He’s not Trump and he’s not his brother
“This was t he system of electing party l eaders that gave the party Patrick Brown. It could very well give them Doug Ford.” — A. Columnist, Jan. 29, 2018
So far as anyone can tell, Doug Ford won the Ontario Progressive Conservative leadership fair and square. No one knows who the thousands of party members who were unable to navigate the complex verification process in time would have voted for, or what impact the thousands of votes that were counted in the wrong ridings had on the result.
And if t he f i nal t ally looked a little hinky — Ford finished second in the popular vote, second in number of ridings won, but still won — well, everyone played by the same rules. ( The math: Ford won his ridings by wider margins than his nearest rival, Christine Elliott, did in hers, thus earning more “points” under the party’s system of counting, in which every riding was weighted equally whether it had 150 voters or 15,000. Why didn’t he win the popular vote, then? Because he won in ridings where the party has fewer members.)
But my goodness, what a fine mess they made of it. To be fair, the party had scant weeks to stage a leadership contest after the sudden resignation ( and revival, and re- resignation) of Patrick Brown: some degree of chaos was to be expected.
But the option was available to them to stick with the unanimous choice of the party caucus, Vic Fedeli, who while he does not give off quite the same sparks as Ford, had the advantage of being the unanimous choice of the caucus.
Not only did a majority of the party Ford now leads vote for someone else, so did all but two of its sitting members, and all but three of its nominated candidates. So to add to the daunting list of tasks facing him, and the party, with an election less than 13 weeks away — hiring staff, planning the campaign, writing (or rewriting) the platform, and so on — he must also establish his leadership over a largely hostile caucus: the people he must count on to take the fight to the enemy in the ridings.
Perhaps he might at that. There’s nothing like the smell of victory to cause people to set aside their misgivings and fall in behind the leader: Elliott, having been dissuaded from contesting the results, being the prime example. With polls showing the Conservatives, for all their internal turmoil, still — still! — far ahead of the governing Liberals, the party will give Ford every chance to prove himself — at least so long as they remain in the lead.
Whether the public will be so forgiving is another matter. The same polls show deep unease with, if not opposition to, Ford among the voters: a Forum poll released after the vote showed 48 per cent of Ontarians disapprove of him, confirming an earlier Angus Reid poll. The same percentage said they would be less likely to vote for the Conservatives with him as their leader.
That suspicion/antipathy is well deserved. In his years on Toronto city council, and in particular during the long circus his brother Rob made of the mayor’s office, Ford acquired a reputation for erratic judgment, divisive rhetoric, dodgy ethics and a casual approach to the truth — most notoriously, attacking the integrity of the police over investigations involving his brother.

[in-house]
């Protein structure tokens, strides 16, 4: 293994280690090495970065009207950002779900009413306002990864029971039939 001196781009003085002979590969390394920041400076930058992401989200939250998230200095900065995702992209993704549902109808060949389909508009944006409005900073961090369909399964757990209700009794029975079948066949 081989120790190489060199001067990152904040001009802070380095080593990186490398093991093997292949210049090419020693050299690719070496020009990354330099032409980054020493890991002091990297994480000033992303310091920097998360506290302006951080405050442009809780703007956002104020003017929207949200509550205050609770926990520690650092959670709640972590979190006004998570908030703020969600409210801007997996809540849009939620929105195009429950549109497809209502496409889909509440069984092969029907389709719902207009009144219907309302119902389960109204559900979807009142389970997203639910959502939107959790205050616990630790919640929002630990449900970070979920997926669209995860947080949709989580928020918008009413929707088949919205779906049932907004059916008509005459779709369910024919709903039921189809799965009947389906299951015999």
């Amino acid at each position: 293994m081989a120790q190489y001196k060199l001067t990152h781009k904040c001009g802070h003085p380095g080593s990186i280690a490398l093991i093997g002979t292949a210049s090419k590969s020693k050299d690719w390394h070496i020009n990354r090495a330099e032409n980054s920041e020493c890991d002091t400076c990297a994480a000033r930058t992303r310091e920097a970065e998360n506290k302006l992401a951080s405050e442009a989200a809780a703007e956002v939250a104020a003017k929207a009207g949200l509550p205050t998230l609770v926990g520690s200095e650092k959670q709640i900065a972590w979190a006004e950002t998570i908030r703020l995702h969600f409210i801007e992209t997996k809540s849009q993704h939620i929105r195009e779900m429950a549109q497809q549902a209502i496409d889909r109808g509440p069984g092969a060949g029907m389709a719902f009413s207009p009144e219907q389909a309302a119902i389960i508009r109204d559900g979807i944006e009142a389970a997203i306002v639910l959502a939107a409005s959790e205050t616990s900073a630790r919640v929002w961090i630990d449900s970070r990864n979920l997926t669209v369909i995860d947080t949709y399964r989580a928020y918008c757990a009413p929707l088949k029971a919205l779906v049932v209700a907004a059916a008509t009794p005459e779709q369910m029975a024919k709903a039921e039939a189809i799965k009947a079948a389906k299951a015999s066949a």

There is, too, the business of his alleged involvement in the drug trade as a young man: a minor matter, perhaps, were it not for how significant a player he is alleged to have been.
That said, there’s no denying that Ford appeals to a good many voters, for the very reasons others find him intolerable. It is one part well- worn shtick, one part genuine identification with that section of the electorate who feel profoundly alienated from the prevailing culture and condescended to by its guardians. It is in this sense, and in their many personal similarities, that the comparisons with Donald Trump are valid. Certainly the Liberals and NDP can be counted upon to repeat them at every turn.
But Ford is not Trump, nor is he his brother. He is not troubled by the same demons as the latter, nor is he so completely outside the norms of personal and political behaviour as the former. He ran a largely conventional, fairly disciplined campaign for leader. If vague on policy — another trait he shares with Trump — his populism is of a more familiar kind, bashing Liberals, taxes and “elites,” rather than other races.
He did, however, pitch hard for the social-conservative vote, not only vowing to rewrite the province’s sexual education curriculum, but plunging into the abortion question, albeit only to the extent of suggesting teenagers be required first to obtain their parents’ permission. Again, it is possible the other parties may bring this up from time to time.
So: Is he likely to help or harm his party’s chances? The answer, of course, is yes. Ford is by far the riskier choice than Elliott, but with some upsides as well as downsides. If he is likely to repel Liberal- Conservative switchers in the big cities, he may well attract some NDP voters, suburbanites and northerners.
Of course, when people are as determined to get rid of a government as many Ontarians seem determined to get rid of Kathleen Wynne’s Liberals, it may not matter who the opposition leader is — up to a point. I suspect a lot of people will vote Conservative if Ford gives them any excuse to: if he can reassure them that he is not Trump, not Rob, and not his former self. The question is, will he?
Doug Ford, the new leader of the PC Party of Ontario, leaves the PC Party offices Monday after a brief visit to the legislature in Queen’s Park in Toronto.